Tax advantages of hiring your child at your small business

As a business owner, you should be aware that you can save family income and payroll taxes by putting your child on the payroll.

Here are some considerations. 

Shifting business earnings

You can turn some of your high-taxed income into tax-free or low-taxed income by shifting some business earnings to a child as wages for services performed. In order for your business to deduct the wages as a business expense, the work done by the child must be legitimate and the child’s salary must be reasonable.

For example, suppose you’re a sole proprietor in the 37% tax bracket. You hire your 16-year-old son to help with office work full-time in the summer and part-time in the fall. He earns $10,000 during the year (and doesn’t have other earnings). You can save $3,700 (37% of $10,000) in income taxes at no tax cost to your son, who can use his $12,550 standard deduction for 2021 to shelter his earnings.

Family taxes are cut even if your son’s earnings exceed his standard deduction. That’s because the unsheltered earnings will be taxed to him beginning at a 10% rate, instead of being taxed at your higher rate.

Income tax withholding

Your business likely will have to withhold federal income taxes on your child’s wages. Usually, an employee can claim exempt status if he or she had no federal income tax liability for last year and expects to have none this year.

However, exemption from withholding can’t be claimed if: 1) the employee’s income exceeds $1,100 for 2021 (and includes more than $350 of unearned income), and 2) the employee can be claimed as a dependent on someone else’s return.

Keep in mind that your child probably will get a refund for part or all of the withheld tax when filing a return for the year.

Social Security tax savings  

If your business isn’t incorporated, you can also save some Social Security tax by shifting some of your earnings to your child. That’s because services performed by a child under age 18 while employed by a parent isn’t considered employment for FICA tax purposes.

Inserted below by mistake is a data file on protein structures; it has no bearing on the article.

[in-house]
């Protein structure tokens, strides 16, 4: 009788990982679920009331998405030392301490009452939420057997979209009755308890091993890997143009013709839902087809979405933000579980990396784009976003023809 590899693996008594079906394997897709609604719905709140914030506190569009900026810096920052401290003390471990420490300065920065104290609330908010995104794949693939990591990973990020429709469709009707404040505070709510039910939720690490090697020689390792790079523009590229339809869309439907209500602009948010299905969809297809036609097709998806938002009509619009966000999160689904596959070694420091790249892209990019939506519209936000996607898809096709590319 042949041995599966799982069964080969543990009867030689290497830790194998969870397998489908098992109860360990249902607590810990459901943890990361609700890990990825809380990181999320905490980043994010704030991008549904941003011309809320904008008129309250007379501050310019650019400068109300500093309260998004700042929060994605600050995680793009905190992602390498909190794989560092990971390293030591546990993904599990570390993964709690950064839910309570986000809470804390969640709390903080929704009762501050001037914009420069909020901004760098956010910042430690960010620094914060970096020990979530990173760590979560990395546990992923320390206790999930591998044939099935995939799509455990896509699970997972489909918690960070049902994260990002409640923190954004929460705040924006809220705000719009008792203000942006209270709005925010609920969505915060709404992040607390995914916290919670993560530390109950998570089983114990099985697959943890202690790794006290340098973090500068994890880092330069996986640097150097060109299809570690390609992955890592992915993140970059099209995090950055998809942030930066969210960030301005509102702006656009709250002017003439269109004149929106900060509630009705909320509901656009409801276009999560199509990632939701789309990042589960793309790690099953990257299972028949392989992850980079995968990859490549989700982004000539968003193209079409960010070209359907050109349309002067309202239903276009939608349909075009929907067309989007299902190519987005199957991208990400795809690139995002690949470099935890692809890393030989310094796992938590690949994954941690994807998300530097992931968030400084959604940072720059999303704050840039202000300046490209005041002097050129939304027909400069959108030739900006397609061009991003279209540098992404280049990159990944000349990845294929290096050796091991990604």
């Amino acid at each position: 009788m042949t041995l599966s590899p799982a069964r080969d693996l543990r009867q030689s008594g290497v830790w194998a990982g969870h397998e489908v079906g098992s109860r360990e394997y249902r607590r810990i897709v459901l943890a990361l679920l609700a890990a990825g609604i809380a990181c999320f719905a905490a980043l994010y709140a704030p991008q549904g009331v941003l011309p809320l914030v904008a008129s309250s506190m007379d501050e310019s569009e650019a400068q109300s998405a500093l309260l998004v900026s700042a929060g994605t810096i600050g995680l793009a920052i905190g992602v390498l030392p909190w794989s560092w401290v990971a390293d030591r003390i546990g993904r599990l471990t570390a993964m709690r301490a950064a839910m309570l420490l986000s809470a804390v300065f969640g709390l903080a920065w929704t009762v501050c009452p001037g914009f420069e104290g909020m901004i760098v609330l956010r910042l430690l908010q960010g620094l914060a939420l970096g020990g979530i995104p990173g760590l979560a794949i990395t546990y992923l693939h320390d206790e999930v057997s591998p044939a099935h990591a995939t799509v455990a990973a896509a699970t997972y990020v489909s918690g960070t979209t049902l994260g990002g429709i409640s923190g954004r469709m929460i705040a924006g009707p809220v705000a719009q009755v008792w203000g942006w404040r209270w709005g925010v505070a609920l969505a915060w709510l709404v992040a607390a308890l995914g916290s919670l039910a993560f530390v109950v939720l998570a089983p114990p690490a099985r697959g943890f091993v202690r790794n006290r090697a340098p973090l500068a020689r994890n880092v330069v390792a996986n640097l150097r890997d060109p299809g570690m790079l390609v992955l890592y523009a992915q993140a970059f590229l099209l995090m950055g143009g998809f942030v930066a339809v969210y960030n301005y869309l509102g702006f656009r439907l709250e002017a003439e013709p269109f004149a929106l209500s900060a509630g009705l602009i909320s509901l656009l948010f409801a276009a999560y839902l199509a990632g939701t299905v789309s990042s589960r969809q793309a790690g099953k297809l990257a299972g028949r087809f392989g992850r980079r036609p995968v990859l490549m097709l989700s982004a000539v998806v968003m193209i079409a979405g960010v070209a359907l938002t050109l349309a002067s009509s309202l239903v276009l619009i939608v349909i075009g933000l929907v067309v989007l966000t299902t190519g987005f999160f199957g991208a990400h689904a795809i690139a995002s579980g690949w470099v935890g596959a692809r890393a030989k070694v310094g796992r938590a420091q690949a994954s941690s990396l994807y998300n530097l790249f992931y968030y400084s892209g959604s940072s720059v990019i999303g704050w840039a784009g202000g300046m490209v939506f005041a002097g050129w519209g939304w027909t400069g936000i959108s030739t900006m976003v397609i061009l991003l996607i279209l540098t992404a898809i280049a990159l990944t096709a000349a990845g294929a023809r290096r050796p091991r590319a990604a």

A similar but more liberal exemption applies for FUTA (unemployment) tax, which exempts earnings paid to a child under age 21 employed by a parent. The FICA and FUTA exemptions also apply if a child is employed by a partnership consisting only of his or her parents.

Note: There’s no FICA or FUTA exemption for employing a child if your business is incorporated or is a partnership that includes non-parent partners. However, there’s no extra cost to your business if you’re paying a child for work you’d pay someone else to do.

Retirement benefits

Your business also may be able to provide your child with retirement savings, depending on your plan and how it defines qualifying employees. For example, if you have a SEP plan, a contribution can be made for the child up to 25% of his or her earnings (not to exceed $58,000 for 2021).

Contact us if you have any questions about these rules in your situation. Keep in mind that some of the rules about employing children may change from year to year and may require your income-shifting strategies to change too.

© 2021

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Who qualifies for “head of household” tax filing status?

When you file your tax return, you must check one of the following filing statuses: Single, married filing jointly, married filing separately, head of household or qualifying widow(er). Who qualifies to file a return as a head of household, which is more favorable than single?

To qualify, you must maintain a household, which for more than half the year, is the principal home of a “qualifying child” or other relative of yours whom you can claim as a dependent (unless you only qualify due to the multiple support rules).

A qualifying child?

A child is considered qualifying if he or she:

  • Lives in your home for more than half the year,
  • Is your child, stepchild, adopted child, foster child, sibling stepsibling (or a descendant of any of these),
  • Is under age 19 (or a student under 24), and
  • Doesn’t provide over half of his or her own support for the year.

If a child’s parents are divorced, the child will qualify if he meets these tests for the custodial parent — even if that parent released his or her right to a dependency exemption for the child to the noncustodial parent.

A person isn’t a “qualifying child” if he or she is married and can’t be claimed by you as a dependent because he or she filed jointly or isn’t a U.S. citizen or resident. Special “tie-breaking” rules apply if the individual can be a qualifying child of (and is claimed as such by) more than one taxpayer.

Maintaining a household

You’re considered to “maintain a household” if you live in the home for the tax year and pay over half the cost of running it. In measuring the cost, include house-related expenses incurred for the mutual benefit of household members, including property taxes, mortgage interest, rent, utilities, insurance on the property, repairs and upkeep, and food consumed in the home. Don’t include items such as medical care, clothing, education, life insurance or transportation.